Technology Community Association (Massachusetts Institute of Technology)
The Young Men's Christian Association (YMCA) established a branch at the Massachusetts Institute of Technology (MIT) on January 17, 1895; by 1909 it was reorganized as the Technology Christian Association (TCA). Its goal was to "unite all Christian men of the Institute into one vigorous body, with the purpose of promoting the moral and spiritual welfare of the undergraduate." Their activities included promoting social gatherings, directing MIT students to local churches, and providing service to the Tech House in Roxbury, a home for the care of poor people.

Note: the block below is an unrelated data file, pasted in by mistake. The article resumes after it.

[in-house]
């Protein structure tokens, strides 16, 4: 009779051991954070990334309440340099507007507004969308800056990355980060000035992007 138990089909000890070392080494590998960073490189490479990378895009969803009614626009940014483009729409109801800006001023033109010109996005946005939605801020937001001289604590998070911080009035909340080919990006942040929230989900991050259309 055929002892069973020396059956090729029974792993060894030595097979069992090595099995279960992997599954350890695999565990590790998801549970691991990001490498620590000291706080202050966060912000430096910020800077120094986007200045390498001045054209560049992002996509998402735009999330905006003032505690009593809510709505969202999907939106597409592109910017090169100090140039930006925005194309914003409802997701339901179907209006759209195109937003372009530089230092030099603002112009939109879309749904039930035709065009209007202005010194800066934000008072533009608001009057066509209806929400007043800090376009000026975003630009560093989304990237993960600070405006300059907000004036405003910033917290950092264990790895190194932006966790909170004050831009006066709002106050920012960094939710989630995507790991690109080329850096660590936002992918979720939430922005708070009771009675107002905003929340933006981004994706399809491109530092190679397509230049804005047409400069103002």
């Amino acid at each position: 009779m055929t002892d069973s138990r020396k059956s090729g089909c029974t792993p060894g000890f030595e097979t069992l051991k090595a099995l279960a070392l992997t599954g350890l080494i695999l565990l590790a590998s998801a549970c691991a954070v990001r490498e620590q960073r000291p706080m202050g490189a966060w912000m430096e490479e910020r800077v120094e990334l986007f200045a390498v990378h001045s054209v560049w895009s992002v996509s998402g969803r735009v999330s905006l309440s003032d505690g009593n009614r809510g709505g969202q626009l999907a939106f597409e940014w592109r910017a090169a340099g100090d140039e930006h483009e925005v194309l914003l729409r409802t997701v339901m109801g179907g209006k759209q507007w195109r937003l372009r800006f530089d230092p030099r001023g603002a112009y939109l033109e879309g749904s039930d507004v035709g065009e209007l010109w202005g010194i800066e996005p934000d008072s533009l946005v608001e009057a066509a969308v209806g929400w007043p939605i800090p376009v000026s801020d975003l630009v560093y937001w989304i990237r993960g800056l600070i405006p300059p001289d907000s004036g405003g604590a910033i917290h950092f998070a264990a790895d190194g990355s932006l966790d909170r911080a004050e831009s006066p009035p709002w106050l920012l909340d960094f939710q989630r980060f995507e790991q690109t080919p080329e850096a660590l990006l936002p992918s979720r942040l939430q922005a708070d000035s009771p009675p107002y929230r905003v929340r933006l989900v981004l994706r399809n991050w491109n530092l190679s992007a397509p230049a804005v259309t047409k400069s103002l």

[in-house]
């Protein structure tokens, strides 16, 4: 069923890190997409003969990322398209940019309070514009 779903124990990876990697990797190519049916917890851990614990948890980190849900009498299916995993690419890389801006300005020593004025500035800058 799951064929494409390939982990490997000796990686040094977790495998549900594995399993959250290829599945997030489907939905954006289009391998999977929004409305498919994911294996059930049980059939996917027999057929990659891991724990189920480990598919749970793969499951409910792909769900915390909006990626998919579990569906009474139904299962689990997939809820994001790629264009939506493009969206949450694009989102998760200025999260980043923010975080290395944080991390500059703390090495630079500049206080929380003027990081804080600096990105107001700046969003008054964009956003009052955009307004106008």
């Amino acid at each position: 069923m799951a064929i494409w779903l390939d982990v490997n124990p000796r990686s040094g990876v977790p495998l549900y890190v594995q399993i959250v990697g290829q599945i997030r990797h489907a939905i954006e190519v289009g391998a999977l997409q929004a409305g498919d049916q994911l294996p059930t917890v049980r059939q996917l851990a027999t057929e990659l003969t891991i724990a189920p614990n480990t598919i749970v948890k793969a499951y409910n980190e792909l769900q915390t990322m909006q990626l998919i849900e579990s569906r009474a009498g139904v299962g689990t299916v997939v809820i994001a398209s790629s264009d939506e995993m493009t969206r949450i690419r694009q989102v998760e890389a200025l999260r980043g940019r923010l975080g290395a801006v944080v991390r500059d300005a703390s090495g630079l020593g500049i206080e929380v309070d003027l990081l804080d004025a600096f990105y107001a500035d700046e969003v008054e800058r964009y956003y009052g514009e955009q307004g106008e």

An important part of the Technology Christian Association's work focused on new students and the production of a handbook for freshmen to help them adjust to life at MIT. The association published the handbook from 1895 until 1969, when the Institute administration began to publish HoToGAMIT (How to Get Around MIT). In addition to the handbook, the Technology Christian Association began holding annual Freshman Camps in 1926 to give incoming students the opportunity to become acquainted with each other and the Institute’s history and traditions. Upperclassmen, student leaders, administrators, and faculty were involved with these orientation activities. The outings were initially held at Camp Massapoag in Dunstable, Massachusetts. Technology Christian Association would go on to build a cabin at the camp for use of Tech students increasing capacity for the event; construction was completed in September 1930.The Freshman Camp was held on Institute grounds from 1942 to spring 1946. That fall, Freshman Camp activities were relocated to Camp Wonderland in Sharon, Massachusetts. By fall 1949, a committee of students, faculty, and staff assumed responsibility of running the Freshman Camp program. In later years the Technology Christian Association contributed to the MIT community with donations to the United Community Fund and by co-sponsoring the semiannual blood drive with the Red Cross. In 1957 the Technology Christian Association became the Technology Community Association.